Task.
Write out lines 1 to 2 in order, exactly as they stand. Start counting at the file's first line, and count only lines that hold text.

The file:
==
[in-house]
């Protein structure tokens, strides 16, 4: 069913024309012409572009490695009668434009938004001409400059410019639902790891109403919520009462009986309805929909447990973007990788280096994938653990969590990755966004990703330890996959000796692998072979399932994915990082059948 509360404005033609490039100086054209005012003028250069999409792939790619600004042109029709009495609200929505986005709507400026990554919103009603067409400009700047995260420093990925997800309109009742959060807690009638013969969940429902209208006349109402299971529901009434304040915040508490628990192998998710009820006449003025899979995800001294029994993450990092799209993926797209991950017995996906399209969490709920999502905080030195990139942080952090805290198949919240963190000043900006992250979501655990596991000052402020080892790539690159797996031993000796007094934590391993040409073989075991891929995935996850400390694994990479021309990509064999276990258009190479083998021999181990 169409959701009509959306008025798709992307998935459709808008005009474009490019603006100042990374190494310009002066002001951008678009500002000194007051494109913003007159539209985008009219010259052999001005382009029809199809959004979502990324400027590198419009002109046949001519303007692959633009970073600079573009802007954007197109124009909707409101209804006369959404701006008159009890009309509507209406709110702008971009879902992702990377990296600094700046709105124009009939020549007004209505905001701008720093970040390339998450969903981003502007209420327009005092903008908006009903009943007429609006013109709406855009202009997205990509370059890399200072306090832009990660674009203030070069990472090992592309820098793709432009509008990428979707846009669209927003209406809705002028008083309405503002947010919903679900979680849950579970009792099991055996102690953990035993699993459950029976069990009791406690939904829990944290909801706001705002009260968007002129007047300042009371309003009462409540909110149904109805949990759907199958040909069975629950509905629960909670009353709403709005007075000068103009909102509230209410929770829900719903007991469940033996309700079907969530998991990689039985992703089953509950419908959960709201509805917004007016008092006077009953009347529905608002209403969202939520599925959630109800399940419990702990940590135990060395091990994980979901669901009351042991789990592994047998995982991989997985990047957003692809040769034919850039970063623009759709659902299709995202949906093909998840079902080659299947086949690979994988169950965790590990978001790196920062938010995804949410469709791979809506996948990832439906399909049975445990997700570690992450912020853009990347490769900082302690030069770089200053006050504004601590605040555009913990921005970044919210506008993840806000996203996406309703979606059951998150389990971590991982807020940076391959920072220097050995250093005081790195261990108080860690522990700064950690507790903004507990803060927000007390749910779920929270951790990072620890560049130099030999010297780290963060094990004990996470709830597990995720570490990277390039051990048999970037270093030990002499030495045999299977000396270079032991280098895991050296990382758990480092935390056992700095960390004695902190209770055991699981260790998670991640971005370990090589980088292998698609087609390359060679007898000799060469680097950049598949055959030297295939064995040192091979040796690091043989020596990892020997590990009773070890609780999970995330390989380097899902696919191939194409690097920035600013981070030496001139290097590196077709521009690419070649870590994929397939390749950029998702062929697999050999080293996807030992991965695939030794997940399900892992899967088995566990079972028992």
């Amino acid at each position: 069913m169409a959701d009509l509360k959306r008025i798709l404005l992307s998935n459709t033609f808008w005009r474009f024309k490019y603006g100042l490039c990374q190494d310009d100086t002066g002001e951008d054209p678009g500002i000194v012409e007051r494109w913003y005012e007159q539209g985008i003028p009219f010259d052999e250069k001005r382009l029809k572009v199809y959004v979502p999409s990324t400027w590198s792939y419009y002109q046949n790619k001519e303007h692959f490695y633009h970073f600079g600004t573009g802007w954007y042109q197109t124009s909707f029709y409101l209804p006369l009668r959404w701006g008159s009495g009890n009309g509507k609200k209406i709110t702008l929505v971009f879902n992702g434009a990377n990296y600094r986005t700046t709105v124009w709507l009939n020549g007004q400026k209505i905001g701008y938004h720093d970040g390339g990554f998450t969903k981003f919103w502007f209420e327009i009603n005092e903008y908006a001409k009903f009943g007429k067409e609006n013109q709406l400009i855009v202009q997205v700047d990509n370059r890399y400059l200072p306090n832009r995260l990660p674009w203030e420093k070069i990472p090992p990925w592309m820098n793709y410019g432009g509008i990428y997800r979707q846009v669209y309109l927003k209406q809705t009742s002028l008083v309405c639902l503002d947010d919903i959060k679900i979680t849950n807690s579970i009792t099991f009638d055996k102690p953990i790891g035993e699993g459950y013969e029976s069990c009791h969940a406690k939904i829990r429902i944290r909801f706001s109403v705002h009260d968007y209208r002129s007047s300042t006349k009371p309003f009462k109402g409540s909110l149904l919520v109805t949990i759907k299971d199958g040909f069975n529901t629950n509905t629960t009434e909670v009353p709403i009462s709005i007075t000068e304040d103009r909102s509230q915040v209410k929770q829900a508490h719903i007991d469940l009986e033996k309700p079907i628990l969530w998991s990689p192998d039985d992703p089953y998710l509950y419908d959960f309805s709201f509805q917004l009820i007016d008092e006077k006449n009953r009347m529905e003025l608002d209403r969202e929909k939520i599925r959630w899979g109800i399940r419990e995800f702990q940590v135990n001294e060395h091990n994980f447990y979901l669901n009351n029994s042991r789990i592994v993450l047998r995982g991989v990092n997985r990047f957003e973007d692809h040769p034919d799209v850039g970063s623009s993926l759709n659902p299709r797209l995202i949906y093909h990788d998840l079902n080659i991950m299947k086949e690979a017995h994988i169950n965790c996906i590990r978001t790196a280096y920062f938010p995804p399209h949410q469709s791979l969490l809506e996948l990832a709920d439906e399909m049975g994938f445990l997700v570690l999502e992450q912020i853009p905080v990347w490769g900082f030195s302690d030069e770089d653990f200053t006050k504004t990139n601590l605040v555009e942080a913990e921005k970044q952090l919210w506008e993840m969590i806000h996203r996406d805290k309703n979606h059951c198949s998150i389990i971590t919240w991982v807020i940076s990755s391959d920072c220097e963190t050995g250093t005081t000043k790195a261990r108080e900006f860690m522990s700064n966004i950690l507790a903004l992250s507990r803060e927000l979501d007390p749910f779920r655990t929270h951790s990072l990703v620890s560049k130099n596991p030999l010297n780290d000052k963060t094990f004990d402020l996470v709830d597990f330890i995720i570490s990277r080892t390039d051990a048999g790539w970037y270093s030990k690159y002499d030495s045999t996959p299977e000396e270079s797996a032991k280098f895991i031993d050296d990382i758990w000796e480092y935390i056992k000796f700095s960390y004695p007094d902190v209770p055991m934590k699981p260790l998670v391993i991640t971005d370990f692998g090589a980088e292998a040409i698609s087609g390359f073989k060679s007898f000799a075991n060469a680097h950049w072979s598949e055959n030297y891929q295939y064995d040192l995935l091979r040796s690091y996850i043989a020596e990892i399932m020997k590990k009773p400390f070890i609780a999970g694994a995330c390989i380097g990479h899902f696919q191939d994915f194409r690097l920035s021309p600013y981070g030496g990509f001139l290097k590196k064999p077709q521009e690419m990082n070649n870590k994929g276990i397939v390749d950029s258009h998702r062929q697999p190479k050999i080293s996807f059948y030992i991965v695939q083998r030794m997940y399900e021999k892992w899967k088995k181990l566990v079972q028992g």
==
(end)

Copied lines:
[in-house]
């Protein structure tokens, strides 16, 4: 069913024309012409572009490695009668434009938004001409400059410019639902790891109403919520009462009986309805929909447990973007990788280096994938653990969590990755966004990703330890996959000796692998072979399932994915990082059948 509360404005033609490039100086054209005012003028250069999409792939790619600004042109029709009495609200929505986005709507400026990554919103009603067409400009700047995260420093990925997800309109009742959060807690009638013969969940429902209208006349109402299971529901009434304040915040508490628990192998998710009820006449003025899979995800001294029994993450990092799209993926797209991950017995996906399209969490709920999502905080030195990139942080952090805290198949919240963190000043900006992250979501655990596991000052402020080892790539690159797996031993000796007094934590391993040409073989075991891929995935996850400390694994990479021309990509064999276990258009190479083998021999181990 169409959701009509959306008025798709992307998935459709808008005009474009490019603006100042990374190494310009002066002001951008678009500002000194007051494109913003007159539209985008009219010259052999001005382009029809199809959004979502990324400027590198419009002109046949001519303007692959633009970073600079573009802007954007197109124009909707409101209804006369959404701006008159009890009309509507209406709110702008971009879902992702990377990296600094700046709105124009009939020549007004209505905001701008720093970040390339998450969903981003502007209420327009005092903008908006009903009943007429609006013109709406855009202009997205990509370059890399200072306090832009990660674009203030070069990472090992592309820098793709432009509008990428979707846009669209927003209406809705002028008083309405503002947010919903679900979680849950579970009792099991055996102690953990035993699993459950029976069990009791406690939904829990944290909801706001705002009260968007002129007047300042009371309003009462409540909110149904109805949990759907199958040909069975629950509905629960909670009353709403709005007075000068103009909102509230209410929770829900719903007991469940033996309700079907969530998991990689039985992703089953509950419908959960709201509805917004007016008092006077009953009347529905608002209403969202939520599925959630109800399940419990702990940590135990060395091990994980979901669901009351042991789990592994047998995982991989997985990047957003692809040769034919850039970063623009759709659902299709995202949906093909998840079902080659299947086949690979994988169950965790590990978001790196920062938010995804949410469709791979809506996948990832439906399909049975445990997700570690992450912020853009990347490769900082302690030069770089200053006050504004601590605040555009913990921005970044919210506008993840806000996203996406309703979606059951998150389990971590991982807020940076391959920072220097050995250093005081790195261990108080860690522990700064950690507790903004507990803060927000007390749910779920929270951790990072620890560049130099030999010297780290963060094990004990996470709830597990995720570490990277390039051990048999970037270093030990002499030495045999299977000396270079032991280098895991050296990382758990480092935390056992700095960390004695902190209770055991699981260790998670991640971005370990090589980088292998698609087609390359060679007898000799060469680097950049598949055959030297295939064995040192091979040796690091043989020596990892020997590990009773070890609780999970995330390989380097899902696919191939194409690097920035600013981070030496001139290097590196077709521009690419070649870590994929397939390749950029998702062929697999050999080293996807030992991965695939030794997940399900892992899967088995566990079972028992």